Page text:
Deed of variation by remainderman of original Will following death of life tenant

Wife died in 2019. Life interest trust of property to husband remainder to children. Husband has just died. Children are residuary beneficiaries in his estate.

One of the children wants to redirect her entitlement from both estates to her own children.

She can do deed of variation in husband’s estate in relation to his own half share of the property but it is clear from the legislation that such a deed cannot cover the share in which he only had a life interest. However as we are still within 2 years of the wife’s death can we do a deed of variation of her estate? I have searched the IHT manual online but cannot see that this scenario is mentioned and it is not covered in Lesley King’s book about deeds of variation.

Caroline Brooks-Johnson
Inheritance Law

If the life interest has ended and the whole property now vests absolutely in the remaindermen and you are within the two year period then I don’t see why not.

Mark Goodson
BTMK Solicitors

HMRC has a long standing view that, despite the fiction created by a deed of variation, the “Real World” applies when dealing with a life interest. Accordingly, upon the death of the life tenant, it asserts that as the life interest no longer exists it cannot therefore be subject to a variation effective under s.142 IHTA 1984.

If the circumstances permit, it is still open to use s.93 IHTA 1984 to disclaim the life interest.

There have been a number of instances where a formal challenge to HMRC’s blocking of the variation of a life interest has been considered but, in general, the costs of doing so have been seen as prohibitive, mindful that HMRC were likely to take it “all the way” if the court ruled against it.

Whilst I disagree with HMRC’s position, which I had discussed with Peter Twiddy when he(?) decided to impose it, as there is no support for the limitation within s.142 to support its position, until it is judicially tested we may be stuck with it.

In the meantime, I recall that James Kessler QC has suggested that there is a work-around by which the HMRC “rule” can be negated.

Paul Saunders FCIB TEP

Independent Trust Consultant

Providing support and advice to fellow professionals

On the death of H (ie the interest in possession beneficiary under the trust set up in W’s will) the remaindermen (ie the children) are unable under s 142(5) to redirect their interest in remainder (although a disclaimer is possible).

Following Soutter HMRC are of the view that the PRs of a deceased interest in possession beneficiary (ie the PRs of husband’s will) cannot eliminate/redirect the life interest created under W’s will by DoV on the grounds that the interest has ceased to exist and so there is no property to vary.

Malcolm Finney

Thank you for your comments Paul and Malcolm. I totally get that the remaindermen cannot vary H’s Will as his interest in possession is not in effect part of “his” estate to fall within sec 142 and is specifically excluded by 142(5).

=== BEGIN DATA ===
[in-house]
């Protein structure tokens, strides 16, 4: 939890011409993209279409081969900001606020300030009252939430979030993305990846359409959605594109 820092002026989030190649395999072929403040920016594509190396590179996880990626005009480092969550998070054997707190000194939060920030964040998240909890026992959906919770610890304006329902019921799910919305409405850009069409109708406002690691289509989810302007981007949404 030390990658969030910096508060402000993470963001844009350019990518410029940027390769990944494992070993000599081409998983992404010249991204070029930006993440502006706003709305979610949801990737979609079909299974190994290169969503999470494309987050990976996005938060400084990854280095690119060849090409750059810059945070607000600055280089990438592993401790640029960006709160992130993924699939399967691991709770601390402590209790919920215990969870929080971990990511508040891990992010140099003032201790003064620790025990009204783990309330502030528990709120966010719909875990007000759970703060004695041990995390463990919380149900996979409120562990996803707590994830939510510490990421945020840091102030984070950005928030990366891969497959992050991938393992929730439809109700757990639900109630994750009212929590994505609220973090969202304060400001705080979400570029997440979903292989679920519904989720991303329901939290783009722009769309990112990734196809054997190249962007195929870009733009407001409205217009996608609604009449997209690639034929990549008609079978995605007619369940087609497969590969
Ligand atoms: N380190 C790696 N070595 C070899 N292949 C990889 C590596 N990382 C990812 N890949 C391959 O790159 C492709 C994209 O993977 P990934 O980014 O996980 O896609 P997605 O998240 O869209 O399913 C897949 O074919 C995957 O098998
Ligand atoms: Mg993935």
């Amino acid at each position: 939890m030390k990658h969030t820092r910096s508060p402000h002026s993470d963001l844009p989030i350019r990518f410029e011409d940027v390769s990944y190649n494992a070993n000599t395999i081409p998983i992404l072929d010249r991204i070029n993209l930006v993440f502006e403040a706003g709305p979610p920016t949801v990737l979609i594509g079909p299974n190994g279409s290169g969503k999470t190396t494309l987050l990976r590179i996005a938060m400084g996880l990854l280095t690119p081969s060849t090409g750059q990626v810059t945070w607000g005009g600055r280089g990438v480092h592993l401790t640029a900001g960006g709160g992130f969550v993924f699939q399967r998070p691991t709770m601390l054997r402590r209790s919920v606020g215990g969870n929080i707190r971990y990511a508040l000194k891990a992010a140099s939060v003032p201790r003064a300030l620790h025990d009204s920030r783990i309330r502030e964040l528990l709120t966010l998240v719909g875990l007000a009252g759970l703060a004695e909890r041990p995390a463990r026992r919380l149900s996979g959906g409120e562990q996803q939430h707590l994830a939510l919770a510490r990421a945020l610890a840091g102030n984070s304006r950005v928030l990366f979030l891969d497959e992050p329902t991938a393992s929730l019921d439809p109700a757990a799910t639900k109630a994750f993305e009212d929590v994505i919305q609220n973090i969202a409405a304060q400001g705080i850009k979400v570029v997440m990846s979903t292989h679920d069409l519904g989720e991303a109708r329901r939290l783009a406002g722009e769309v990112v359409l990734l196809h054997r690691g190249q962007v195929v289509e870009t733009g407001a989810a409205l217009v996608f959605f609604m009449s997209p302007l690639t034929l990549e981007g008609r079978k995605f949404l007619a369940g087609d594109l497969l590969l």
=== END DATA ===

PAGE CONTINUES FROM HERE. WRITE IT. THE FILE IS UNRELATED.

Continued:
But the remaindermen are inheriting from W’s estate under the terms of “her” Will albeit following the life interest which has now come to an end. As we are still within 2 years of W’s death my question was can we vary her Will?

Sec 142 (1) states:

"Where within the period of two years after a person’s death—

(a) any of the dispositions (whether effected by will, under the law relating to intestacy or otherwise) of the property comprised in his estate immediately before his death are varied, or

(b) the benefit conferred by any of those dispositions is disclaimed,

by an instrument in writing made by the persons or any of the persons who benefit or would benefit under the dispositions, this Act shall apply as if the variation had been effected by the deceased or, as the case may be, the disclaimed benefit had never been conferred."

Can it not be said that the gift of the share of the property to the remaindermen is a disposition of property comprised in W’s estate immediately before her death? I can see no other reference within sec 142 which excludes the remaindermen from varying her Will? This is probably not a very common scenario as it requires both deaths to be within 2 years of each other.

Caroline Brooks-Johnson
Inheritance Law

I can see no reason why the gift of remainder under W’s will cannot be assigned to another and such assignment fall within the provisions of s.142 IHTA 1984. However, that would not remove the intervening life interest in favour of H, as the remaindermen may only direct their own entitlement (which is subject to the prior life interest of H).

Most misconceptions as to what can be achieved by a variation (and how) are based in the thinking that a variation changes the terms of the will, or can retrospectively effect a severance of joint assets. It does neither. The variation is merely a gift by the original beneficiary/surviving co-owner(s) which is dressed up for IHT purposes, and some CGT purposes, as though such gift had been made by the deceased.

Paul Saunders FCIB TEP

Independent Trust Consultant

Providing support and advice to fellow professionals